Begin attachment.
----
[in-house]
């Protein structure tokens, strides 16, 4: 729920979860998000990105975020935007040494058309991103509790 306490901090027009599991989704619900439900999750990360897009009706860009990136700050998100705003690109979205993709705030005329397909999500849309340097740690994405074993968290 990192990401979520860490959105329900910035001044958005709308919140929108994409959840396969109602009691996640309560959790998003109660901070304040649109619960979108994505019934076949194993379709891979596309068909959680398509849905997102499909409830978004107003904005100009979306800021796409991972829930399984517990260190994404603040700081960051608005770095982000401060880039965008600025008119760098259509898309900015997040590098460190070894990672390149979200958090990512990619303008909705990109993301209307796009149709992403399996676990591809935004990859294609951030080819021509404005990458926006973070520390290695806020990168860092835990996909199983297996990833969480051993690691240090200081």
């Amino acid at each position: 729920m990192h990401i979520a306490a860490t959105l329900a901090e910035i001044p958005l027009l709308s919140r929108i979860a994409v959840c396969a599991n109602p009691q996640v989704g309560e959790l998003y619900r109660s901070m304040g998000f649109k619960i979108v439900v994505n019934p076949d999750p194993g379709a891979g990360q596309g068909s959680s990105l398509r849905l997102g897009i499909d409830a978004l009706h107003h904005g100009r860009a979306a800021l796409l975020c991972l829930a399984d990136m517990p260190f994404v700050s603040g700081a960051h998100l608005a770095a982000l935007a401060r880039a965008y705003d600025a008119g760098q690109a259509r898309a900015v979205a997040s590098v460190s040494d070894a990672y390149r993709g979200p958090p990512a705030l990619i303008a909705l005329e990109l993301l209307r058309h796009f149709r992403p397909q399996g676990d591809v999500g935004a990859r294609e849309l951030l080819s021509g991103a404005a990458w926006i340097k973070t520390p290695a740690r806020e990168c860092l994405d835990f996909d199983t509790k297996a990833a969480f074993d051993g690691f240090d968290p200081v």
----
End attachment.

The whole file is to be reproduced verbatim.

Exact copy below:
[in-house]
């Protein structure tokens, strides 16, 4: 729920979860998000990105975020935007040494058309991103509790 306490901090027009599991989704619900439900999750990360897009009706860009990136700050998100705003690109979205993709705030005329397909999500849309340097740690994405074993968290 990192990401979520860490959105329900910035001044958005709308919140929108994409959840396969109602009691996640309560959790998003109660901070304040649109619960979108994505019934076949194993379709891979596309068909959680398509849905997102499909409830978004107003904005100009979306800021796409991972829930399984517990260190994404603040700081960051608005770095982000401060880039965008600025008119760098259509898309900015997040590098460190070894990672390149979200958090990512990619303008909705990109993301209307796009149709992403399996676990591809935004990859294609951030080819021509404005990458926006973070520390290695806020990168860092835990996909199983297996990833969480051993690691240090200081």
């Amino acid at each position: 729920m990192h990401i979520a306490a860490t959105l329900a901090e910035i001044p958005l027009l709308s919140r929108i979860a994409v959840c396969a599991n109602p009691q996640v989704g309560e959790l998003y619900r109660s901070m304040g998000f649109k619960i979108v439900v994505n019934p076949d999750p194993g379709a891979g990360q596309g068909s959680s990105l398509r849905l997102g897009i499909d409830a978004l009706h107003h904005g100009r860009a979306a800021l796409l975020c991972l829930a399984d990136m517990p260190f994404v700050s603040g700081a960051h998100l608005a770095a982000l935007a401060r880039a965008y705003d600025a008119g760098q690109a259509r898309a900015v979205a997040s590098v460190s040494d070894a990672y390149r993709g979200p958090p990512a705030l990619i303008a909705l005329e990109l993301l209307r058309h796009f149709r992403p397909q399996g676990d591809v999500g935004a990859r294609e849309l951030l080819s021509g991103a404005a990458w926006i340097k973070t520390p290695a740690r806020e990168c860092l994405d835990f996909d199983t509790k297996a990833a969480f074993d051993g690691f240090d968290p200081v």